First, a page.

• FujiFilm Medical Systems (Stamford, Connecticut) and FujiFilm SonoSite (Bothell, Washington) has introduced new digital radiography detectors, FDR D-EVO II and its high-resolution ultrasound kiosk, the X-Porte at the AAOS meeting. The new FDR-DEVO II detectors are completely redesigned, featuring many new and unique enhancements including: new IPX6 water resistance, improved battery life, improved dose efficiency, and a new internal memory function which stores up to 100 images. Built for real world imaging, these detectors are 20% lighter than prior models, making them among the world's lightest for their sizes. They are built to last and perform, incorporating durable magnesium alloy enclosure with a sleek surface and tapered edges to simplify technologist handling and positioning under the patient. FDR D-EVO II is also the world's first detector layered with an antibacterial silver ion coating engineered by Fujifilm and tested to be 100 times more effective than conventional coatings and provide 10,000 times more protection than surfaces with no coatings, the company said.

• Pathway Genomics (San Diego) has launched ColoTrue, a comprehensive panel that combines next-generation sequencing with deletion/duplication analysis to detect pathogenic variants in 15 high-risk colorectal cancer susceptibility genes. Pathway has also launched a smaller panel, LynchSyndromeTrue, which tests for Lynch syndrome, the most common form of hereditary colon cancer. While most colorectal cancer occurs sporadically, about 5% of cases are due to a hereditary genetic change that can be passed down through families. ColoTrue uses sequencing and deletion/duplication analysis to look for pathogenic variants in a wide range of genes implicated in hereditary colorectal cancer, including APC, BMPR1, CDH1, CHEK2, EPCAM (deletion/duplication only), MDM2 (SNP–309 single-site analysis only), MLH1, MSH2, MSH6, MUTYH, PMS2, PTEN, SMAD4, STK11, and TP53. LynchSyndromeTrue is a panel designed specifically for patients with features highly suggestive of Lynch syndrome. LynchSyndromeTrue tests five genes associated with Lynch syndrome, and can be reflexed to ColoTrue if no pathogenic variants are found. The addition of reflex testing allows clinicians to appropriately utilize panel testing without creating unnecessary costs for patients and insurance companies.

• pSivida (Watertown, Massachusetts) has completed the originally targeted enrollment of 120 patients in its pivotal Phase III clinical trial of Medidur for the treatment of posterior uveitis, a blinding eye disease. pSivida will permit 10 additional patients seeking entry into the trial who met the entry criteria to enroll. pSivida expects to report top line data from the trial in the second half of 2016, and based on the results, to file for regulatory approval in late 2016 or early 2017. Medidur is an injectable micro-insert delivering the steroid flucinolone acetonide (FA) on a sustained basis for 36 months.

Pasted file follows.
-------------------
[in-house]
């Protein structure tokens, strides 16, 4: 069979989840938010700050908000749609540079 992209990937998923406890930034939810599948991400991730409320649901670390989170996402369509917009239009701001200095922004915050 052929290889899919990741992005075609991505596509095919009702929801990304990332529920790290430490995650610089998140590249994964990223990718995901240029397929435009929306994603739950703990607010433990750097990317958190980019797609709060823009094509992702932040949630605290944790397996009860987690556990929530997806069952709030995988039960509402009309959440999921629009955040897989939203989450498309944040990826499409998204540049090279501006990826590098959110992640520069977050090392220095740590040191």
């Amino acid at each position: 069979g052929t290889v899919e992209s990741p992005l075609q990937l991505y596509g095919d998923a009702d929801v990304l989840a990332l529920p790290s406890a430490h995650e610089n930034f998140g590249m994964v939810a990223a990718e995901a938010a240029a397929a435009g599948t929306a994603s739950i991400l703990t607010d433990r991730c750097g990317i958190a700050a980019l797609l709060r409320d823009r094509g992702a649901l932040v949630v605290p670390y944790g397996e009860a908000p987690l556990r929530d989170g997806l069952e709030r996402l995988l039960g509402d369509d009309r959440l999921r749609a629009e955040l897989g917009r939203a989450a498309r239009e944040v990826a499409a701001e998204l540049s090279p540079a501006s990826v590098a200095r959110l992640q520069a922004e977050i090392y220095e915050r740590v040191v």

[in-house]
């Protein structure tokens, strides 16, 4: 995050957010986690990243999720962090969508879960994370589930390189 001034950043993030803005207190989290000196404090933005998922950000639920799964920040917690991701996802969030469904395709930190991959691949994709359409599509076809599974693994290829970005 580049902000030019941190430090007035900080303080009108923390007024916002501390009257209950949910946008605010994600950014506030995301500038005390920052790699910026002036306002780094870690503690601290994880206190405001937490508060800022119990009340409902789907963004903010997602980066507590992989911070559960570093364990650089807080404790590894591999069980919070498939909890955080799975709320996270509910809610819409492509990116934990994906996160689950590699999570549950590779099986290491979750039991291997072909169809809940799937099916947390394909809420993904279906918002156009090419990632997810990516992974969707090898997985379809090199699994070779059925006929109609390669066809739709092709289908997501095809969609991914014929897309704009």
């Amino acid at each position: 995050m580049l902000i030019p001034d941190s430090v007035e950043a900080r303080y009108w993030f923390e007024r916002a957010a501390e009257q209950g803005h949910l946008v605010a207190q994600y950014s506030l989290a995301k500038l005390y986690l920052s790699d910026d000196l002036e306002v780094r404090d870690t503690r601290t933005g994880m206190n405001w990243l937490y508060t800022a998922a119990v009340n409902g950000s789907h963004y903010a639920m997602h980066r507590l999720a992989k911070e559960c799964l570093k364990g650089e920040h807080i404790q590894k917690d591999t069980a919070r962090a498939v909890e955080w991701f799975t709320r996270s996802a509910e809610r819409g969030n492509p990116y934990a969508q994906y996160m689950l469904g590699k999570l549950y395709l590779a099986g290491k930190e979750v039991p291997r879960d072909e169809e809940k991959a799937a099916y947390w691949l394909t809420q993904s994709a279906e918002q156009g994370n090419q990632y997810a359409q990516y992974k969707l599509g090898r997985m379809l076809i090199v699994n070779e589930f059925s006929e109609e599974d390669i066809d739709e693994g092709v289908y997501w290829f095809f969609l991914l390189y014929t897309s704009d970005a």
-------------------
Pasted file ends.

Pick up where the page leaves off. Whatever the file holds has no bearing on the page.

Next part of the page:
• Sage Science (Beverly, Massachusetts) reported the launch of a proteomics early access program for its SageELF technology. SageELF is a protein sample prep tool useful for biomarker discovery, protein profiling, shotgun proteomics, quality control of biotherapeutics, and more. With this early access program, Sage Science expands the applications of the SageELF instrument from whole-sample DNA fractionation to protein fractionation for proteomic workflows. The SageELF generates 12 contiguous fractions from a protein sample in a fully automated process that is more sensitive and reproducible than manual 1D gels. The tool can be used to reduce sample complexity, enrich for rare proteins, and improve recovery of all proteins in a sample. The SageELF, short for Electrophoretic Lateral Fractionator, automatically electrophoreses samples and elutes proteins from the entire gel lane into 12 elution modules. Users simply load their sample, start the run, and pipette out the fractions later. Unlike in-gel digestion, in which some peptides never leave the gel, the whole protein sample is electrophoresed into the elution modules.

Stryker's Spine Division (Allendale, New Jersey) has received FDA clearance for the LITe Plate System, an Anterior and Lateral Lumbar Plate System at AAOS. Comprised of five one-level, slim lumbar plates, the LITe Plate System features the WingSpring locking mechanism, a high degree of screw angulation, and simplified instrumentation. With this product introduction, Stryker Spine strengthens their ALIF product portfolio featuring Aero-AL and the LITe Anterior Retractor. Aero-AL is currently the only in-line Anchor-based ALIF device that compresses across the interbody.

• Wright Medical (Memphis, Tennessee) received FDA clearance to start marketing a new external fixation device designed to position foot and ankle bones during surgery. The company's latest regulatory win is for its Salvation external fixation system, a metal exoskeleton made of tensioned thin wires, half pins and metal rings that helps position the foot and lower leg during surgery. The device is designed to be used on its own or with other Salvation limb salvage products to treat fractures, non-connected bones and also foot/ankle deformities. The whole Salvation product line is indicated to treat a condition known as neuropathic osteoarthropathy or Charcot foot, a deformity involving collapse of the foot stemming from foot or ankle-related nerve damage.